More progress on the web site; I reorganized the old galleries to implement the new site map, built a few more pages and I’m now at the point where the massive scanning and some re-photographing needs to take place, so I can make the new galleries. I also shot some amusing additions for the Strays page, because I am always asked if I make other kinds of books, though they’re not added yet.  I’ll be so happy when this is done; this, my dears, is work! Paul told me that when I’m in here dealing with it, I remind him of Lon Chaney at the organ in an old horror movie.  Um, thanks, Paul.

I have a date for beater retrieval! It had been receiving the benefit of even more conscientious restoration, but I’ll be heading east in just under two weeks, and am happily not renting a truck. After I learn the specifics of what is now a custom designed machine, we’ll remove the beater from its rolling stand, disassemble that, and it will all tuck quite nicely into my car. Between now and Road Trip Time, I hope to have the site squared away, as well as the studio.  That will involve cleaning out the disgusting ancient and infirm pulp fridge, disposing of it, getting a new mini-fridge, getting rid of some space-wasting things like drawers of type I’ll never use, building some shelves and –o boy – moving the 350 lb. guillotine.  I hope to be rewarded for all my efforts with decent weather, so that I can stop for some visits along the way.

Right now the CAA conference is and has been going on in the loop, but I’ve had no inclination to attend even the few things I thought I might want to make time for. (CAA = College Arts Association; it is to the content of academic art departments as the AMA is to the USA’s medical care, with every implication that comparison affords). Instead, I’m happily working away. And I have to admit that I’m very glad some of that work will now be physical, though I am not at all looking forward to moving the guillotine.


Though it doesn’t look like much, we had a bonafide snow day; Paul’s class was cancelled.  More snow all night and more tomorrow.  Since I did all my running around yesterday, I’m thinking: Nice.  It’s lovely coming down, though too fast and too fine to show up in photos.  But it’s there. Blizzards are much more agreeable than grey February gloom.

Something about a snow day lets me relax, buckle down and enjoy, no matter what I’m doing. I got tons done, including six class descriptions, laundry, more work on a long complilation document, several photo shoots, and I finally resolved the ‘your text is so hard to read’ problem on the web site, I think for good.  (Lots of the photos were of paper, so I could do this to improve the text). I tried this to try to respond to I-hate-video feedback, but I don’t like it, so I think there’ll be a compromise. And I added a page, and played around, too – though I’m not sure I like this, or at least not the fuzzy way it shows up on youtube:

Last but not least, I actually cooked dinner.  Snow days require good hot food. Now I’m working on a very fine bottle of red wine, blogging and not thinking about the fact that one thing snow days are not good for is retrieving beaters.

DIY: testing, testing

Today we have *SUN* – so this will be a quick post. Must…get…outdoors. But I am continuing on with the web site, and am about a quarter of the way there. Most of the galleries, though they’ll be consolidated into a single source page from which you can open each, will continue to look like this (but wider). I feel that some works, particularly the books, need a different presentation.  So I’m experimenting with this.  What do you think?* I’ve tested it with Safari and Firefox on my Mac and Internet Explorer on Paul’s PC (which screws up my new temporary home page mightily, but thankfully only that page.  I think I know how to fix it). In any case, I now know why having sites made costs so much.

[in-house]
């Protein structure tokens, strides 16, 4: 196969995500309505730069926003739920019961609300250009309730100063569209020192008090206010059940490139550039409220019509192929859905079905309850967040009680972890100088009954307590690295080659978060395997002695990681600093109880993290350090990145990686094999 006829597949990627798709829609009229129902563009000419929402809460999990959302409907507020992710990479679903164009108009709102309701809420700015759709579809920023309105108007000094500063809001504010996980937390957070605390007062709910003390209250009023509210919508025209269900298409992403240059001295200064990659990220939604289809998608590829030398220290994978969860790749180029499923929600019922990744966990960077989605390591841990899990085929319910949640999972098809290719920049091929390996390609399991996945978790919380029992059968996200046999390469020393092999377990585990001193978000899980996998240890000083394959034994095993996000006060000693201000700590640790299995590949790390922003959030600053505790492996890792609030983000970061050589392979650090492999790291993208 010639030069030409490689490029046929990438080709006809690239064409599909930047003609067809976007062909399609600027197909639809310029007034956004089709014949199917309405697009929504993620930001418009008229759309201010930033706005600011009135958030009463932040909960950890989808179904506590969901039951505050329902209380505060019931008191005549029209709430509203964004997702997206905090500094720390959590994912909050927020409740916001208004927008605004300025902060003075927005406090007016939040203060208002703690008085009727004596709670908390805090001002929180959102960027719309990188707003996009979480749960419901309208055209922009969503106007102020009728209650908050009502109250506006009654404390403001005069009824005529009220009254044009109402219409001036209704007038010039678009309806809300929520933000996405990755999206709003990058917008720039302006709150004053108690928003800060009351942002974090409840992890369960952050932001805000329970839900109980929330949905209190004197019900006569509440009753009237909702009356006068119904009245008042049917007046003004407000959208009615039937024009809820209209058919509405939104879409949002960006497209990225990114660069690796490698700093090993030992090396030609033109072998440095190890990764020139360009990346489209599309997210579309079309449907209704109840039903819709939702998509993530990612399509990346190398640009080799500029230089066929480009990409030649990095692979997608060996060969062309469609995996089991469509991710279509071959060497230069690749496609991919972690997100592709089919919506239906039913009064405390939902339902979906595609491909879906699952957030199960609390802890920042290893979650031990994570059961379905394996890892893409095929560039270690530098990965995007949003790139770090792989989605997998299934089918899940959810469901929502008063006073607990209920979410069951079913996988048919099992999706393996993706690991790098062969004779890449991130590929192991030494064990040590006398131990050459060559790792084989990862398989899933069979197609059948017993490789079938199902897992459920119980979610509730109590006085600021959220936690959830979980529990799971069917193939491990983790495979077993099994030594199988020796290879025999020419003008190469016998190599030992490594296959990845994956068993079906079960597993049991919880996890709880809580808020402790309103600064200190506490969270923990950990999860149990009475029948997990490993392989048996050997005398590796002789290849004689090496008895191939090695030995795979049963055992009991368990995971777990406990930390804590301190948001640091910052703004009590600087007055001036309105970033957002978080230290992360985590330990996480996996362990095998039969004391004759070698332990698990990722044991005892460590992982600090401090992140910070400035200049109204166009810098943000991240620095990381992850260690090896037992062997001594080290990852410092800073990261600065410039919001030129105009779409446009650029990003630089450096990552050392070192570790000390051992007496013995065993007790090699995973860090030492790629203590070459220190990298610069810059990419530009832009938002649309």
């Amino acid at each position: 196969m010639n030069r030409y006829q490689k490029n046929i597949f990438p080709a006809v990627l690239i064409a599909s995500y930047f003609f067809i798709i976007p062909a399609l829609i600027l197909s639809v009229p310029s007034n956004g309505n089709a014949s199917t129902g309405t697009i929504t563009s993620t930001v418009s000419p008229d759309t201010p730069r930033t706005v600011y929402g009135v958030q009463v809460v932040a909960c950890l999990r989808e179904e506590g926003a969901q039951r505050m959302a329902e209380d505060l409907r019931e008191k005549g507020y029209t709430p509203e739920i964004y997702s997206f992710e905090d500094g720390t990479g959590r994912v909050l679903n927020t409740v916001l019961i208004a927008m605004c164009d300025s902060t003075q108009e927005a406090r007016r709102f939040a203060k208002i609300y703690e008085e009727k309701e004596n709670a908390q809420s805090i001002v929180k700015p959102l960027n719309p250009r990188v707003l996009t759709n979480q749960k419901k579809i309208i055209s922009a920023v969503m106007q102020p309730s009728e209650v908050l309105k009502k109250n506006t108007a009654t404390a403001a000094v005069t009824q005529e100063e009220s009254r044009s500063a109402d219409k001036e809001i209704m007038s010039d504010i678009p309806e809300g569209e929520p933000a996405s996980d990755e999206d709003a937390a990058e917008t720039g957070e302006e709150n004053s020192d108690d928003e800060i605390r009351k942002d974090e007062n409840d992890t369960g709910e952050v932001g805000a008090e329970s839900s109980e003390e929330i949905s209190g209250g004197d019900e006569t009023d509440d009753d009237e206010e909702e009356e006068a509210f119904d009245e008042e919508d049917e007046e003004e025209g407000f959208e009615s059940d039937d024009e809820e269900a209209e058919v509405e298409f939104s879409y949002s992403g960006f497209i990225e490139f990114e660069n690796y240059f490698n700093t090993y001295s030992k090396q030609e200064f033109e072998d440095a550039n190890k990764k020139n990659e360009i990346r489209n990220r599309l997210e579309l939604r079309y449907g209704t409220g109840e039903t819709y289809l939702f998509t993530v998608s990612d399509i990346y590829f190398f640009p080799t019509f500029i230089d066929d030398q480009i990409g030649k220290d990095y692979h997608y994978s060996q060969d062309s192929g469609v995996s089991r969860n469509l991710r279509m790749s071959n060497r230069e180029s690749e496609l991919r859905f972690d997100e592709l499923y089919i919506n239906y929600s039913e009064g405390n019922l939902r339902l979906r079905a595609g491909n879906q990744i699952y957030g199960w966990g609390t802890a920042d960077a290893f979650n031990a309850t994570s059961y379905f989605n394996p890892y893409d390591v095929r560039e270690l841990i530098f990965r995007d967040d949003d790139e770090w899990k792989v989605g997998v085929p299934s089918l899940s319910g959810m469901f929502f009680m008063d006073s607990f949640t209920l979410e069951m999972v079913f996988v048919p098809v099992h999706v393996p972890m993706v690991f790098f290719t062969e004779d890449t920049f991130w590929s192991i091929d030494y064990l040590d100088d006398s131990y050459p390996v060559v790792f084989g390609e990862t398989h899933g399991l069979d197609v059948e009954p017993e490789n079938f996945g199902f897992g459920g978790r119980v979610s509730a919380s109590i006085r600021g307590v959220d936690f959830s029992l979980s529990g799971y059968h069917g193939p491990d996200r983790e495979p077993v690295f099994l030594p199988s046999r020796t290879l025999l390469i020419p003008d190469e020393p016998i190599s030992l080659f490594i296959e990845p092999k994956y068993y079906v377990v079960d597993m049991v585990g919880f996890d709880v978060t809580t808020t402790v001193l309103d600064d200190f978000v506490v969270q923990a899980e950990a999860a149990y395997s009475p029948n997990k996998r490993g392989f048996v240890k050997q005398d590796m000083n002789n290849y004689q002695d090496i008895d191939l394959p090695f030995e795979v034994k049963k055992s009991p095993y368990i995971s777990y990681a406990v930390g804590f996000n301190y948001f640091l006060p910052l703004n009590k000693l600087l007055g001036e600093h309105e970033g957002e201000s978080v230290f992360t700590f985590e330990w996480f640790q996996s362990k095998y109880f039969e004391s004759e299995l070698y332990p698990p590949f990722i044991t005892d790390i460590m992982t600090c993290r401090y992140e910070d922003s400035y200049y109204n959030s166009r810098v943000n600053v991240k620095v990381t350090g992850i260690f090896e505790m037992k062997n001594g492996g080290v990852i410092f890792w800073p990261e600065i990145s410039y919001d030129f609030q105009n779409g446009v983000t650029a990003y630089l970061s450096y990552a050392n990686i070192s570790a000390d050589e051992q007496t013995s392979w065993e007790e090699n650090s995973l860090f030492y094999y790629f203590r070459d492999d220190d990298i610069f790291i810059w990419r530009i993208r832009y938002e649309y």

If you’ve noticed the stack of empty wine boxes on out front porch in the Amaryllis photos, they are for these great things that Paul builds from recycled materials:

The second one has temporary strings at the moment; adding an empty three-dram bottle of Springbank Old Malt Cask as a support made the entire thing too long for regular guitar strings.  Somehow that reminds me of working on the site. I’m pleased that we are a D.I.Y. nation at this address; nothing goes to waste, as amply evidenced below.

In keeping with that, I found an on-sale shredder a few days ago, and brought it home to begin processing fifteen years worth of teaching materials into a new piece, after scanning the things worth keeping. Shredding is curiously satisfying.

* I’m soliciting all kinds of feedback these days.  Not only did I also post the web page test to both my Facebook pages, tomorrow, I’m excited about meeting with some trusted friends to pick their very fine brains about possible situations involving the bronze beater.  Which I am not even ready to pick up until the weather settles down in the east.  Stay warm, everyone.

February Syndrome

‘Tis the dead of winter; that’s always true of February, regardless of the timing of the solstice.  I am seeing, reading, feeling and even sometimes hearing February Syndrome symptoms everywhere from everyone I communicate with in the northern hemisphere.

Tuesday, left;

Wednesday, below right.

I wrote a blahg at midnight last night, and then decided it sounded waaaay too February to publish.  It boiled down to the fact that my personal February Syndrome is one of impatience. I’ve got a whole lot o’ balls in the air right now and all is moving forward, but so, so slowly.  All the things that must be done to keep all my projects progressing are very mundane at this point, and not blahg-worthy. So I’ll remind myself that getting any of it out of the way is very good and necessary, and I’ll get back to it.  Apparently, I want it all to bloom as fast as this Amaryllis is right now (and am in utter denial about the weeks it was just a slowly expanding stem). That’s my February so far.  What’s yours?


During a lot of this phase, I need to (still) stay basically glued to the computer, awaiting communications. While that was happening this week, I got some of the preliminary work on the web site up and published, all on the (boring) text-based section. I’m not at all sure these are the final page formats, but I needed to either publish them or leave it all offline.  iWeb contains many mysteries, such as photos that suddenly refuse to move on a page after they’ve easily been repositioned previously, and the captions on the two home page photos that look so different even though all the information (color, typeface, opacity) is exactly the same for each.  I can only do the best I can. The site now has a split personality, maybe multiple personalities.  Maybe that’s another February symptom.